Today’s 2016 VCE Drama Written Examination (Victoria, Australia) was a fairly straightforward paper that shouldn’t have surprised too many students if they had properly prepared for the exam. As usual, the Drama examination was divided into two sections / three parts.
Section A Question 1
Question 1 in Section A consisted of a five-part response about the development and presentation of a non-naturalistic solo performance. The stimulus involved text and illustrations to four traditional nursery rhymes: The Old Woman Who Lived In A Shoe, Jack and Jill, Humpty Dumpty, and Little Miss Muffet. While this stimuli does not require any prior knowledge by the student, it is fair to say most students would at some stage in their childhood have been familiar with one or more of these nursery rhymes. Besides, many drama teachers use nursery rhymes in class as stimulus for their own activities at different year levels.
I was pleased to see the phrase ‘dramatic moments’ defined in a footnote this year. This phrase has been used a number of times in recent Drama written examination papers. When it first appeared about five years ago, it startled many students who thought it must have been drama terminology their teacher had not taught them, as opposed to an everyday phrase that means exactly what it states – a moment/s that is dramatic. The footnote on today’s paper enhanced that everyday phrase to make it more academic, stating dramatic moment’s could include scenes, dramatic images, vignettes and montages.
All parts to Question 1 in Section A were clear. Stimulus material was well explained, with examples given in some circumstances, eliminating the possibility of confusion.
Section A Question 2
Question 2 in Section A consisted of a five-part response about the development and presentation of a devised non-naturalistic ensemble performance called ‘Catastrophe’. Stimulus for this question included a variety of catastrophic-type images ranging from natural disasters to spilt milk, plus a cartoon, and a line drawing of a performance space.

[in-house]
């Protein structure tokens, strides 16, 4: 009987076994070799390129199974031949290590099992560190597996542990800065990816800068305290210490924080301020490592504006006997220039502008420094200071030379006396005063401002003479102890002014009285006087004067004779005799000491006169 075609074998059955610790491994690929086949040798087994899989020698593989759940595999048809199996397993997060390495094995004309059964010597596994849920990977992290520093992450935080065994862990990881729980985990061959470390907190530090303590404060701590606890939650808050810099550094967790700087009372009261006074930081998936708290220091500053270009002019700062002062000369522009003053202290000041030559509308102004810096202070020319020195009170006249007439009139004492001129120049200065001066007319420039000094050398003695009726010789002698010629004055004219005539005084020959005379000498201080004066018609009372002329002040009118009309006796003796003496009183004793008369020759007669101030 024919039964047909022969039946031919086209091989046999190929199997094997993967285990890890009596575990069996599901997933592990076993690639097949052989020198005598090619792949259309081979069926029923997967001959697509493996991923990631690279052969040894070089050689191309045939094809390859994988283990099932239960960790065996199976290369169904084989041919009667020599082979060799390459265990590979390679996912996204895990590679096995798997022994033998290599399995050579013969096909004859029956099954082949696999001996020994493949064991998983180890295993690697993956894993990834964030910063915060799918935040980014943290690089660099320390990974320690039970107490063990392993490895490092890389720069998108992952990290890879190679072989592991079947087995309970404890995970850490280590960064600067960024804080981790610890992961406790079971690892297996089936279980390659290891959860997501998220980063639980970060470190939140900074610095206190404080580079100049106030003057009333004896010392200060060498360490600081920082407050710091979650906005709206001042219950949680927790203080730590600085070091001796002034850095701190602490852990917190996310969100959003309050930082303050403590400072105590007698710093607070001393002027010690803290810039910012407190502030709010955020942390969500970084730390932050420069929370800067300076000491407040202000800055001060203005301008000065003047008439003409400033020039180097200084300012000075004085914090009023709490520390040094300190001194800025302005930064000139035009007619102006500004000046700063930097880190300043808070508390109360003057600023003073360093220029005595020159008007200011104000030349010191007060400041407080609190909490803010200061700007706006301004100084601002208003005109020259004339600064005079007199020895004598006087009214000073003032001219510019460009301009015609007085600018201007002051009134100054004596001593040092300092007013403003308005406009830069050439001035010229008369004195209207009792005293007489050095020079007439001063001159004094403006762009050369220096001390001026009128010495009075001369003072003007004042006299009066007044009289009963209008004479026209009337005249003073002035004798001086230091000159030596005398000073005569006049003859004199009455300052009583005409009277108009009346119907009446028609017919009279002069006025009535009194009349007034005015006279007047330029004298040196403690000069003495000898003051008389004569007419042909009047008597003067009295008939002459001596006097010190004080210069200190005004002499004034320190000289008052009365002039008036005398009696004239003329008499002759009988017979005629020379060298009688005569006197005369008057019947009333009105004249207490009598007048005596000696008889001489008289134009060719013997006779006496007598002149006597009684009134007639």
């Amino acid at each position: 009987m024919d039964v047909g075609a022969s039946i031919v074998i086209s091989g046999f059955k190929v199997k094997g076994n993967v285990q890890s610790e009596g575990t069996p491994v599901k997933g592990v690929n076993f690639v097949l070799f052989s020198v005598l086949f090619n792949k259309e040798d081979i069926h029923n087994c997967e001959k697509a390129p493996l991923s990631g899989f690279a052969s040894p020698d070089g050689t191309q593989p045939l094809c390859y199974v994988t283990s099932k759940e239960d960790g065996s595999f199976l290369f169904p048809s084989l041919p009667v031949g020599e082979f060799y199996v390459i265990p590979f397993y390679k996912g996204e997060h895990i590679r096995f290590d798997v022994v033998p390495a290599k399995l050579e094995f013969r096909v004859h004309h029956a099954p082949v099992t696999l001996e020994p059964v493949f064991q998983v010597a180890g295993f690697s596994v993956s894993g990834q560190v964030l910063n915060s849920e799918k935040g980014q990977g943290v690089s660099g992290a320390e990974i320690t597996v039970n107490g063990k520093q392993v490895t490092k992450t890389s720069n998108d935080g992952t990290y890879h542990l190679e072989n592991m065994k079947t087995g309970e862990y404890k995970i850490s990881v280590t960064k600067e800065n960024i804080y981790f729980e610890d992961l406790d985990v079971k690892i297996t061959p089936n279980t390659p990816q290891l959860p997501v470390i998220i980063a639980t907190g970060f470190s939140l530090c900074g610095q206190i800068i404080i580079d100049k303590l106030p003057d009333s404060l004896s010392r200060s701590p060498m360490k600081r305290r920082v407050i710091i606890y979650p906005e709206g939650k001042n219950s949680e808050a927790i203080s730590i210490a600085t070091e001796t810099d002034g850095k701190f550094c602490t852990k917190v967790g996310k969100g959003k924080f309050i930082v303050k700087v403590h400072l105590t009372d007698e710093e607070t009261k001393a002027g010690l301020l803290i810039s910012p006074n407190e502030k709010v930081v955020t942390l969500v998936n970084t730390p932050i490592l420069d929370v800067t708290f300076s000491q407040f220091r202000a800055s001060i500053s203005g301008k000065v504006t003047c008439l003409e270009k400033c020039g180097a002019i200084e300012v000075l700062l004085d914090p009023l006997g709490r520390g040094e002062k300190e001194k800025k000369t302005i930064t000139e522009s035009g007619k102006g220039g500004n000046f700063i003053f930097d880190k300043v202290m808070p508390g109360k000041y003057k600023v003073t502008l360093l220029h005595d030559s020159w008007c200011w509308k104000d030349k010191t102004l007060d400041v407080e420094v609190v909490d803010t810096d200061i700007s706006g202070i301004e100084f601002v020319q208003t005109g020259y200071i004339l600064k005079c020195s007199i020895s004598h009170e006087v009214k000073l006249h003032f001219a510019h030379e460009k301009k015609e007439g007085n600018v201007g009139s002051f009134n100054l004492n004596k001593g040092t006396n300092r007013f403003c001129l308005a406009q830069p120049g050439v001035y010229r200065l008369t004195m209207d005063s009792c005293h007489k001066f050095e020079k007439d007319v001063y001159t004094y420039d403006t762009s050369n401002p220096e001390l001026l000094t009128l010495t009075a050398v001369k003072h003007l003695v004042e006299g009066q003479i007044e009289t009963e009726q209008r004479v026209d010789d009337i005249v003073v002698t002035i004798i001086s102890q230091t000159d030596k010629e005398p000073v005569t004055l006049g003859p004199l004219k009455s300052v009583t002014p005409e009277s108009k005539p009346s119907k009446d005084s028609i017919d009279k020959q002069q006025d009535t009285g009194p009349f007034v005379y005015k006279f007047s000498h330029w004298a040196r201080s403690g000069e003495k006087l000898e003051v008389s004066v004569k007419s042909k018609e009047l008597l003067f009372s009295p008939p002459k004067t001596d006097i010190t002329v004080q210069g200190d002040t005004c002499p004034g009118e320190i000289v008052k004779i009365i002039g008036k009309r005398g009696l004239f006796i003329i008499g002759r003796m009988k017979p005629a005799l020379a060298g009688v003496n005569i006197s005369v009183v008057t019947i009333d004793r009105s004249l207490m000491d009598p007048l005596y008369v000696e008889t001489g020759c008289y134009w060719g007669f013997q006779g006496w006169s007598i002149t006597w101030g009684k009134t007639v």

The scenario, characters, setting, theme and performance style were outlined, offering students a number of choices for their ensemble performance in some of these categories. Three theatre practitioners were listed with their relevant styles: Brecht and Epic Theatre, Grotowski and Poor Theatre, plus Artaud and Theatre of Cruelty, as these are listed in the teachers Study Design document for Units 3 and 4 Drama. Students needed to choose one of these performance styles, ensuring their responses adhered to various aspects of the chosen style, including conventions. This represented a return to pre-2015 Drama exams where students may choose the non-naturalistic performance style, but this year the three styles to choose from were clearly outlined in the question.
All parts of Question 2 were straightforward and, as with Question 1, examined how students would implement various dramatic elements, expressive skills, performance skills, and play-making techniques. This question had the added aspect of performance styles and conventions. While the word “convention/s” was never used, conventions of the chosen performance style should have been carefully considered and weaved in to student responses, as parts a – e needed to be consistent with this chosen style.
As usual, Section B involved a number of part questions on the prescribed plays teachers and students were given a choice to see at the theatre in Unit 3. These were all pre-approved plays in the style of non-naturalism in order to meet the requirements of the Drama course. This year there were three questions offered for each of the six plays. Questions a. and b. were identical for all plays, while c. was unique to each play with a larger mark allocation.
I have to be honest, I dislike generic questions for all plays in this section of the exam for the simple reason that I am yet to be convinced some of these questions are suitable for all plays on the playlist. Last year I mentioned on The Drama Teacher how my students had great difficulty discussing an actor’s facial expressions for Beautiful One Day, a play performed at multiple venues with different capacities and seating arrangements. I argued it was not a level playing field for all, particularly when my students were seated at the rear of the 400-seat Whitehorse Centre theatre and then needed to respond to an actor’s facial expressions!
This year my students saw Peddling and Picnic at Hanging Rock, but all decided in advance they would be responding to the Picnic at Hanging Rock questions. While the generic question regarding the use of stagecraft by one actor in non-naturalistic ways to enhance a dramatic moment in the performance was able to be discussed, it was not a feature of this particular show. The best questions in this section are when all of them are uniquely tailored to each performance. Different questions for different performances does not make them any easier to respond to, but it does ensure they are all relevant for each of the performances on the playlist.
What do other people think of this year’s VCE Drama written examination?